In July 2014, the MPAA sent a cease-and-desist notice to Noobroom. Five days later a covert Noobroom user account operated by the Hollywood group received a message advising users that their accounts had been moved to a new website at SuperChillin.com.

After downloading movies from SuperChillin, the MPAA was able to link an IP address to an individual identified as Talon White. The suspect was subsequently linked to two additional sites – movietv.co and Sit2Play.com – which were deemed to be near identical copies of each other. The registrant of Sit2Play was listed as Talon White and an associated email address was determined as belonging to him.

HSI’s investigation continued from 2016 to November 2018 when search and seizure warrants were executed. A declaration by Keith Druffel, a Special Agent of the Internal Revenue Service – Criminal Investigations, reads as follows;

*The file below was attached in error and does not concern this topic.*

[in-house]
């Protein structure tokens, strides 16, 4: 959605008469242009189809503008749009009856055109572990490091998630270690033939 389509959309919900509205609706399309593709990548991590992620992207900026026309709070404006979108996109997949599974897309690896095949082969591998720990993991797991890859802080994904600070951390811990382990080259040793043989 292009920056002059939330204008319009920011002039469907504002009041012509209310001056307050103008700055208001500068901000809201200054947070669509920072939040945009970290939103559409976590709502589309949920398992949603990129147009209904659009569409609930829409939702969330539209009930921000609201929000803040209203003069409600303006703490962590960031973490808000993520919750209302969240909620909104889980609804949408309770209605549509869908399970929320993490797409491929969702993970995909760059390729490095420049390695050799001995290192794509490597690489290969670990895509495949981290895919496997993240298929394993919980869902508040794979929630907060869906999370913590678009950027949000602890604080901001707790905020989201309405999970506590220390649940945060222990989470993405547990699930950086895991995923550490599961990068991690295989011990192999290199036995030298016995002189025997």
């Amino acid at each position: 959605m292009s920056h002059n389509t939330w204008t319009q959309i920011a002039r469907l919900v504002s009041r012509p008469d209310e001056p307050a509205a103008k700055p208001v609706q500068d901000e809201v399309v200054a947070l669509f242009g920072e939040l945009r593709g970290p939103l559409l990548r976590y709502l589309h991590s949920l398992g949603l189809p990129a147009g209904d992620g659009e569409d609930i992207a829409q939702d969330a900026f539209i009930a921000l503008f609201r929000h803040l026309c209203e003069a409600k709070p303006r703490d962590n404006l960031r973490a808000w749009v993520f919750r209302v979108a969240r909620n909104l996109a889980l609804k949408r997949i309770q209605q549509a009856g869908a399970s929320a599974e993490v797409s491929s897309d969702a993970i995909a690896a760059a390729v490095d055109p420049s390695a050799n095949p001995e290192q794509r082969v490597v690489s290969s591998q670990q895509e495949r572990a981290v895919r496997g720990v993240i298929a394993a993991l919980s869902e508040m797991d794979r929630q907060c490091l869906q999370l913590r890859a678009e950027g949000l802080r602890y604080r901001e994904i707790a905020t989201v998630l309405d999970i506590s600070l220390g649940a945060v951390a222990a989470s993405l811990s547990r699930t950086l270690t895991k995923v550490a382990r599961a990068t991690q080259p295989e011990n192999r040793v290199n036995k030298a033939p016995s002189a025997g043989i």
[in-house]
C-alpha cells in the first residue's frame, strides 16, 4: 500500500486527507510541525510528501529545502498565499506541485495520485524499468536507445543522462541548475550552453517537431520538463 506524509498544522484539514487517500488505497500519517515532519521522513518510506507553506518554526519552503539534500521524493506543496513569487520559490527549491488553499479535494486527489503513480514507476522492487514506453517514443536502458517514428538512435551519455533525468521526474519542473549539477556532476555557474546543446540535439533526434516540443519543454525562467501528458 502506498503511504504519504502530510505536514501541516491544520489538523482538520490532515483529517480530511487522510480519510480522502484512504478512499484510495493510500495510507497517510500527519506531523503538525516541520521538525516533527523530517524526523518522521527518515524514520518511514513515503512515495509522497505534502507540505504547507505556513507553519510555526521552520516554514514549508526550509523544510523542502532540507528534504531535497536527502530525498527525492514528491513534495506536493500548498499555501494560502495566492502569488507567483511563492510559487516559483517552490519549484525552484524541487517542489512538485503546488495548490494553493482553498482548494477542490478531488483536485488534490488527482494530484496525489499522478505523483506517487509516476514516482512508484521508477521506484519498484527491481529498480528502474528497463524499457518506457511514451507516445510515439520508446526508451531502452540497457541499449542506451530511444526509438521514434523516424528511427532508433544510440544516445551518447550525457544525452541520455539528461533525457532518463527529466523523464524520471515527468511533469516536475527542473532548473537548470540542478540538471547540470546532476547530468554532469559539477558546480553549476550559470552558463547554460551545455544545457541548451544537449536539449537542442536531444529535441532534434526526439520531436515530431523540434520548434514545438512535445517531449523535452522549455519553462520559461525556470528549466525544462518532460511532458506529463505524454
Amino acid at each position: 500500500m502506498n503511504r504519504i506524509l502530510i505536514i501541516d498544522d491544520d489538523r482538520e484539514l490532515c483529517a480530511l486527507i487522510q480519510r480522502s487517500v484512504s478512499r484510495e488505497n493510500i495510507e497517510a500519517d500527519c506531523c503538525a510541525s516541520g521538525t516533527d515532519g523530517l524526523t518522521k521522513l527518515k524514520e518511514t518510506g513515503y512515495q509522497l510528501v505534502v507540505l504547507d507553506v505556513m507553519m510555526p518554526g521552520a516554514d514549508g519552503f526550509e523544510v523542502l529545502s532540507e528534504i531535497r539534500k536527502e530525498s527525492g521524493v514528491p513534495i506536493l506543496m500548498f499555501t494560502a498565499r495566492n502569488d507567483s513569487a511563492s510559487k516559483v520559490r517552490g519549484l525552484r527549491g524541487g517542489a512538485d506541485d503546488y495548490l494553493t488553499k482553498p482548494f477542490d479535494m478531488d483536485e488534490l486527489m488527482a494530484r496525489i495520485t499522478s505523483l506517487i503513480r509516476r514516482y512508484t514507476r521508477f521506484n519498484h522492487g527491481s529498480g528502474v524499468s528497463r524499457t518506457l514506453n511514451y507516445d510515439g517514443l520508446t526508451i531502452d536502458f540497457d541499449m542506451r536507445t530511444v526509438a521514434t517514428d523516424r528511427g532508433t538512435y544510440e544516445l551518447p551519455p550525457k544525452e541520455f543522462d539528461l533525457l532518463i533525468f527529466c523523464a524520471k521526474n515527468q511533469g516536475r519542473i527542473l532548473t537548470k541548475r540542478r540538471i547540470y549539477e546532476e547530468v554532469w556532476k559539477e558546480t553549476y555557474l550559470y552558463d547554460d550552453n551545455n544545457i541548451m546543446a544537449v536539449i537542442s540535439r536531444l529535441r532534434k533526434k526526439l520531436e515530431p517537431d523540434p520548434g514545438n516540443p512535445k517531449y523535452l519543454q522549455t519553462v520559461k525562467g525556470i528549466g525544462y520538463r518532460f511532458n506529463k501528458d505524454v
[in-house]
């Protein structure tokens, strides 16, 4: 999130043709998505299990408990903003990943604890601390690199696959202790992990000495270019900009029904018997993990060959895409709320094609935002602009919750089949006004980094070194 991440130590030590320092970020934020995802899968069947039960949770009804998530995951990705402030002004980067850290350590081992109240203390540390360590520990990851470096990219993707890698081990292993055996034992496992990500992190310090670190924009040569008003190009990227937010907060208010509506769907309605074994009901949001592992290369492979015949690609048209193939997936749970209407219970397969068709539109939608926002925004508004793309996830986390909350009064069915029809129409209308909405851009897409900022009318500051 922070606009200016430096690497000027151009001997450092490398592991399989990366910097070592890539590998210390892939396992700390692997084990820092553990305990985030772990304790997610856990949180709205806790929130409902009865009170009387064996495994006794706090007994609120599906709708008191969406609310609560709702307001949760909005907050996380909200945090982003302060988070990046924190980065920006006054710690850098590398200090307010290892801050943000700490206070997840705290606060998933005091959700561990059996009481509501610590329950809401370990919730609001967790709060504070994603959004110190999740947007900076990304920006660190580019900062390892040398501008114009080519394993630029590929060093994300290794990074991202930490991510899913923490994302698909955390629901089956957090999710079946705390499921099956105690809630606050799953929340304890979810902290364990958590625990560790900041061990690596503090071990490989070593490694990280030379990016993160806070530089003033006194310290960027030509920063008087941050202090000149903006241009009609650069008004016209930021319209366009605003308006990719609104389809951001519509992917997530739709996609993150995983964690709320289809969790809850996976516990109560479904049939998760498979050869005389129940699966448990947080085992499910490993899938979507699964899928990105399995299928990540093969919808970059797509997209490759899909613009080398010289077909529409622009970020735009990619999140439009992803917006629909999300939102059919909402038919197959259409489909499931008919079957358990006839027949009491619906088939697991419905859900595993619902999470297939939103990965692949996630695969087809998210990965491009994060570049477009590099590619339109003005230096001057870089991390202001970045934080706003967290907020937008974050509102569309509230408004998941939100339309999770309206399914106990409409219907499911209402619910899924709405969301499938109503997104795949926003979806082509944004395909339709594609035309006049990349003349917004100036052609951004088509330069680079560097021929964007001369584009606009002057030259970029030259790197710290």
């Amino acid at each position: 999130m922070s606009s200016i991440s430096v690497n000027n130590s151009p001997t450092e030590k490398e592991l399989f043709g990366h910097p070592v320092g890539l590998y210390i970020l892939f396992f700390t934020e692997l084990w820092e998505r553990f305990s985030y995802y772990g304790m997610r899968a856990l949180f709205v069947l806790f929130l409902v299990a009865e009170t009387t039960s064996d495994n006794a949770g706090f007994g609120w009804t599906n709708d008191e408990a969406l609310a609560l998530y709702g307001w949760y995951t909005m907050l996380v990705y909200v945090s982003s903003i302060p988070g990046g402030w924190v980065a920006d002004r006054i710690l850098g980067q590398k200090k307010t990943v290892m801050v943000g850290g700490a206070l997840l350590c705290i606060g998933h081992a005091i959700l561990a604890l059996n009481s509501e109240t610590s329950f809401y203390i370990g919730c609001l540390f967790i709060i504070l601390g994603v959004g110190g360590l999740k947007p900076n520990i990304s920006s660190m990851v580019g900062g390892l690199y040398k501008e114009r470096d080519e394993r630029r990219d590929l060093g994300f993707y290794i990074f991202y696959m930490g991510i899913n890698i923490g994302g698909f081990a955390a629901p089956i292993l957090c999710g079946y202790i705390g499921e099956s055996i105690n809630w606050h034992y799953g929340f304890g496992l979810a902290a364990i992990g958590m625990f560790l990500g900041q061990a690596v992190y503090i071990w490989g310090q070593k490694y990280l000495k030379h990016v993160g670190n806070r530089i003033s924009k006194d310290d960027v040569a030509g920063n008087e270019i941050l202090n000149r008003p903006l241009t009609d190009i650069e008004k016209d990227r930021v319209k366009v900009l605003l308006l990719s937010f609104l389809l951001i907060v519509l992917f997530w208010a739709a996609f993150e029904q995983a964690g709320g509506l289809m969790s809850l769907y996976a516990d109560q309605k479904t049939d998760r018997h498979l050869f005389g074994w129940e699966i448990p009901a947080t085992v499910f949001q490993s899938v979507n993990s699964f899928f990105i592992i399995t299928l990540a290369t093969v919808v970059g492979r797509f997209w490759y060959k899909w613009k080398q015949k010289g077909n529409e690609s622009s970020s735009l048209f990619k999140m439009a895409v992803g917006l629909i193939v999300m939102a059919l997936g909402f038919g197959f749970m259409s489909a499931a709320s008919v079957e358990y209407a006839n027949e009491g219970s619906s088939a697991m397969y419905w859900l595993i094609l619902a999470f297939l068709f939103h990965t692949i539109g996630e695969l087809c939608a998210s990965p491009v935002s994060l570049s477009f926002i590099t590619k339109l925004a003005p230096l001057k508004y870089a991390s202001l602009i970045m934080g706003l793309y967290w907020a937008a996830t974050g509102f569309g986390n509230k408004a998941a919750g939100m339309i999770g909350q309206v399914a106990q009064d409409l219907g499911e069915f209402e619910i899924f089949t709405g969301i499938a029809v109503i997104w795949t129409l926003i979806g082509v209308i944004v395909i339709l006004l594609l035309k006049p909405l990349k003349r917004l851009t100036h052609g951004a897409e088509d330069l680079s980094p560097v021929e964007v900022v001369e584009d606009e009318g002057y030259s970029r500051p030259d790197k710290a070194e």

“Based on financial records obtained during the investigation, I determined that White received substantial revenue from the above-listed websites,” Druffel writes.

“In 2018, he was averaging revenue over $500,000 per month. In 2017, White received over $2.2 million. In 2016, White received over $1 million in revenue, and in 2014 and 2015, White received on average about $400,000 a year in revenue.”

According to Druffel, subscribers of the sites paid via PayPal or Stripe, payments that were deposited into bank accounts controlled by White. Information provided by Stripe matched White’s personal information and the account was labeled as “Selling stock tip subscriptions via email.” The IRS claims there is no evidence of any such sales.

78,985 payments of $9.99 were received into the Stripe account between October 2015 and December 2016, amounting to $789,060. A further 7,611 payments of $25.49 ($194,004.39) and 5,348 payments of $44.99 ($240,606.52) made a grand total of $1,223,671.24.